“The Butler” A Domestic Hero?

LDBUTLER_GLOVEIf you have not heard about the movie “The Butler,” then you have indeed been living under a rock. This movie has been making waves for the last month about its heavily laden and (somewhat) historical civil rights content.

Lee Daniels, the director of “Precious,” brings together an enormous but well-known cast for this sweeping and ambitious period drama about a butler working at the White House, which at some points may remind you of the movie “Forest Gump.”

This movie is based on an African-America steward, Eugene Allen, who worked under eight different presidential admirations (Eisenhower through Reagan) and focuses on the civil rights movements of African-Americans throughout his lifetime.

The movie starts off with an all-too-familiar scene of cotton in the south, and we are introduced to Cecil Gaines as a child who works alongside his parents at a cotton plantation in Georgia. Within the first ten minutes of the movie, Cecil’s mother is raped, and his father killed by the owner of the plantation for protesting against his wife’s rape.

The lady of the house takes sympathy for Cecil and moves him into the house to become domestic help. He is told by her that, “the room should feel empty when you’re in it,” and Cecil applies this connotation throughout his entire life. This is essentially where Cecil’s training as a butler begins and where the story begins.

Cecil eventually leaves the plantation to find a better life and ends up working at a luxurious hotel in D.C. We are then introduced to Forest Whitaker as Cecil, Oprah Winfrey who plays his alcoholic wife Gloria, and his civil rights activist son Louis, played by David Oyelowo.

The story continues on with Cecil eventually landing a job in the White House via a White House aide at the start of the Eisenhower administration.

The movie shows radical changes happening within the United States related to civil rights for African-Americans at the time, the presidents’ turmoil’s, and Cecil’s own trepidation about walking a thin line between civility and servility.

Cecil’s quiet, invisible-man demeanor and his son’s activism often clash, and this is the movie’s dramatic engine, often showing the contrast of Cecil’s life and his son’s life (which go in two completely opposite directions).

Unlike other movies about where racial undertones are subtle and underplayed by Hollywood, Lee Daniels basically throws it in your face. The movie does not hold back. It shows the freedom riders, the burnt buses, the beatings, the protests, the activism, the jailing, and anything you can imagine that happened during that era.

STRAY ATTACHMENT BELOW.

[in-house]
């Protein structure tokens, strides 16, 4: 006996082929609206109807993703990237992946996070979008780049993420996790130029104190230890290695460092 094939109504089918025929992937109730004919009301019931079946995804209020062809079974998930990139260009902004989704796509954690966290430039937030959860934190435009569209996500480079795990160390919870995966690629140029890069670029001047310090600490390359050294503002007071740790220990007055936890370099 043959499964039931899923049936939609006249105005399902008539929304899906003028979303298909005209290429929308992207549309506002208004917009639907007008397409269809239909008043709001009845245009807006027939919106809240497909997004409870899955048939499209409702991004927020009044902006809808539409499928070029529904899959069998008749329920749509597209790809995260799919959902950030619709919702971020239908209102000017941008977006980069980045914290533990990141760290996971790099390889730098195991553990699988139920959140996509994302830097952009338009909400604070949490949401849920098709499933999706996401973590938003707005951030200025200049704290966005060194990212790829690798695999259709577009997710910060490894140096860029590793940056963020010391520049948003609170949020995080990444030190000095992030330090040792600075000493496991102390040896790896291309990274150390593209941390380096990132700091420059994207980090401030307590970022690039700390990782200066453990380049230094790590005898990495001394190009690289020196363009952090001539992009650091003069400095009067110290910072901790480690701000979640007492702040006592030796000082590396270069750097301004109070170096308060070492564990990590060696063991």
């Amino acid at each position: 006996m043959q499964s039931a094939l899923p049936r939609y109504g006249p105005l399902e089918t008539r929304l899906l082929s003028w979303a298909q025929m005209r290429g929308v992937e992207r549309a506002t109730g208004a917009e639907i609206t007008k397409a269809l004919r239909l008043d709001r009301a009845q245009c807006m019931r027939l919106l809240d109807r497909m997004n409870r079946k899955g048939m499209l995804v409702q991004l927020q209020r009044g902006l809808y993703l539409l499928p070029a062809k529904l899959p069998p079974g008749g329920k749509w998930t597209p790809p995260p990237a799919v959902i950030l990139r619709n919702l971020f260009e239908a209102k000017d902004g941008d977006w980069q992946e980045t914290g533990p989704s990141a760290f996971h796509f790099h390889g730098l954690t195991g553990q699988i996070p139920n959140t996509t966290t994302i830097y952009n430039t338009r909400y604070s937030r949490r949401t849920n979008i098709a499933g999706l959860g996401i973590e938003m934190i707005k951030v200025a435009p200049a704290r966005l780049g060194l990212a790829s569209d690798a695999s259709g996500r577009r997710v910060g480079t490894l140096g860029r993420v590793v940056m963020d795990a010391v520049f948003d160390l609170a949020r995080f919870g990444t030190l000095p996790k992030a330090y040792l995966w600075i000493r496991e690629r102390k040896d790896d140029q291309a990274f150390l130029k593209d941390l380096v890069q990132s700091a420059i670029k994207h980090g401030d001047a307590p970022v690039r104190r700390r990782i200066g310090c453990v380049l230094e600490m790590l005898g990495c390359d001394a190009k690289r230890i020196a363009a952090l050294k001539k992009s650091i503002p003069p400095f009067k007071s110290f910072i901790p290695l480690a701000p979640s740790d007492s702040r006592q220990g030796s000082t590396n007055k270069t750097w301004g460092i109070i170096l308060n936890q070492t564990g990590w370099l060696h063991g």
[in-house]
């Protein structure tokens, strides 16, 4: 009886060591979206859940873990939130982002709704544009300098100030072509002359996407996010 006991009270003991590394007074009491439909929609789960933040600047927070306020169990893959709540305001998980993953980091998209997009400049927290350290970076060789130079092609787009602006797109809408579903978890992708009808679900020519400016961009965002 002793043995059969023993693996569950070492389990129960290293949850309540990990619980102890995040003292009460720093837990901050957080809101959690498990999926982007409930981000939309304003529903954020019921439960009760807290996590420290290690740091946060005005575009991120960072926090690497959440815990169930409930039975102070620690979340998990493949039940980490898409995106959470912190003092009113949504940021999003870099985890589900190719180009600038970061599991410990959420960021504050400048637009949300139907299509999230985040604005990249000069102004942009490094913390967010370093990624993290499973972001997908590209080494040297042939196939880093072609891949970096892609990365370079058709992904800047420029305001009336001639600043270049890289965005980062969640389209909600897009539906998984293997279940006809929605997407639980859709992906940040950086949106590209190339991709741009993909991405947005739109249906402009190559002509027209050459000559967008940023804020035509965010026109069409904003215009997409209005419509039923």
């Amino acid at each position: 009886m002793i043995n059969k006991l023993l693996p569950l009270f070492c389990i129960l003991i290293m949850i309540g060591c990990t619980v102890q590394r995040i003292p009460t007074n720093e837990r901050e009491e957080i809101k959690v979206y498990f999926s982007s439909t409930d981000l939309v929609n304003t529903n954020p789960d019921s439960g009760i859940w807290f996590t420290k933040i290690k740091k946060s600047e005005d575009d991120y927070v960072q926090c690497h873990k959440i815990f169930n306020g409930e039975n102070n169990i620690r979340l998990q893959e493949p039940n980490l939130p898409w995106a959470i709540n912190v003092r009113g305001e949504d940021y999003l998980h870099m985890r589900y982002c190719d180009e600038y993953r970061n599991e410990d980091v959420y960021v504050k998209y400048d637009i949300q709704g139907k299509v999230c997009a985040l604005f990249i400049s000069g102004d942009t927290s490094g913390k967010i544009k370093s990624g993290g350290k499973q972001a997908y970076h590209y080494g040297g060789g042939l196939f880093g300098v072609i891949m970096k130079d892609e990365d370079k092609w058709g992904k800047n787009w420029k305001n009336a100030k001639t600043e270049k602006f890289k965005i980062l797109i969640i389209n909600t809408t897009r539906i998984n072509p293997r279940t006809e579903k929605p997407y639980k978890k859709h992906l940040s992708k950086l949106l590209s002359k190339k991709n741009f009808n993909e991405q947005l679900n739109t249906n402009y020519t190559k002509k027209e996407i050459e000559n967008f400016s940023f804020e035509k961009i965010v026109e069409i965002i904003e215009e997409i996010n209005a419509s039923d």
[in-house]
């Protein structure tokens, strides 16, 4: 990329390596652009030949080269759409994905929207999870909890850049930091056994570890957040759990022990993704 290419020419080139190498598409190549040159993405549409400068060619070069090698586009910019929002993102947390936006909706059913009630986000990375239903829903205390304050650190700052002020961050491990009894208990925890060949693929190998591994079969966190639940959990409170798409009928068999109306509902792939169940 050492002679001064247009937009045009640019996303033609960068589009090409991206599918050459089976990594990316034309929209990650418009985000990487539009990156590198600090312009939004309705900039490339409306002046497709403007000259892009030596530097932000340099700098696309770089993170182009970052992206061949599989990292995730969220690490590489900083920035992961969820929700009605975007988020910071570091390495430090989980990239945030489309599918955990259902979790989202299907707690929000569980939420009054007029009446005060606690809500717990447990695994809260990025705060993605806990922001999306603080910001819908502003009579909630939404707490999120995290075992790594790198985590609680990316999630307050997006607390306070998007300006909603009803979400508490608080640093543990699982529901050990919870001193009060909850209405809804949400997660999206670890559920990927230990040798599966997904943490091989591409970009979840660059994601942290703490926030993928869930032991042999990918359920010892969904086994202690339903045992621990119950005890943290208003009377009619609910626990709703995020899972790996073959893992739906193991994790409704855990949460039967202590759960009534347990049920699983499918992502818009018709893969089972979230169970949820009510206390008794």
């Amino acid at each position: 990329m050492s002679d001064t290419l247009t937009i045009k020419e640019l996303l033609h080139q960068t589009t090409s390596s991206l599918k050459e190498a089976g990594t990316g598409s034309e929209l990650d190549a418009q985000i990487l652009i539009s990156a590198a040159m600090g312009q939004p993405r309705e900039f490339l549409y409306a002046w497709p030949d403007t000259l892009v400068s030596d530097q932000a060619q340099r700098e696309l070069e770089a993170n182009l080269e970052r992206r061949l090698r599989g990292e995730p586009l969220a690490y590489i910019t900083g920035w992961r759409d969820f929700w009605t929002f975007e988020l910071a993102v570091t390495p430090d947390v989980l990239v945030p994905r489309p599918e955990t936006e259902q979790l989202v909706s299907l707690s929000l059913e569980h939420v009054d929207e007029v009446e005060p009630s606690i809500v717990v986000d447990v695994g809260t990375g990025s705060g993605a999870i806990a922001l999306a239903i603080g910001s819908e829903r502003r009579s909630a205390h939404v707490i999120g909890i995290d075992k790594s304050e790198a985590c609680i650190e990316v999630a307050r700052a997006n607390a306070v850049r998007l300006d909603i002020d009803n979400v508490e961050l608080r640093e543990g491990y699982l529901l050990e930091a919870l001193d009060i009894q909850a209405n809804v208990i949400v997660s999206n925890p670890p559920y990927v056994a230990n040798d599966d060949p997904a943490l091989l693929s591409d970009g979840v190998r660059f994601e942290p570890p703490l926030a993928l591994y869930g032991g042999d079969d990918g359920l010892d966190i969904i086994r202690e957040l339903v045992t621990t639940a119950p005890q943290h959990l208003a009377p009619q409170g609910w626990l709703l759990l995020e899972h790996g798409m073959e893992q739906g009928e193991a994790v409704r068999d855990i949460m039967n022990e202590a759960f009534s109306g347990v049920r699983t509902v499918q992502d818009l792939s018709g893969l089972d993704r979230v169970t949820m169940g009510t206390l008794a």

“The Butler” also brings in prominent figures during that time like Martin Luther King Jr. and Malcom X. It covers the Vietnam War, the Black Panther Party, and the KKK.

Lee Daniels also incorporates news clips and TV shows into the movie to make the events/happenings of the time seem more tangible and for the viewer to connect more readily to the content, especially those that may not know much about the era.

Because Lee Daniels does not hold back, you get to experience an immense amount of emotions while viewing this film: from sadness, anger and hatred, to even happiness; at times, you may even start laughing.

“The Butler” is a movie I believe everyone should experience. I really wanted to like this movie, and I did, but at times it just seemed very long, and certain scenes were just not needed. The end of the movie also brought upon us the election of Barack Obama as president and seemed almost as propaganda for the administration.

In the end, “The Butler” is an extremely ambitious, decades-spanning movie about civil rights. It shows the generational misunderstandings that often occur between parents and children, which are very relatable.

It reminds of the thousands that marched, protested, and fought for the country that we have today and also reminds us that there are people that continue to do so to better this country.

Even with all of this, I can only give “The Butler” 2.5 out of 4 stars because the movie itself could have been much better if it was more focused; however, do not let this stop you from watching it, as I do highly encourage you to form your own opinion about this movie.

Ruhi Randhawa, A&E Editor

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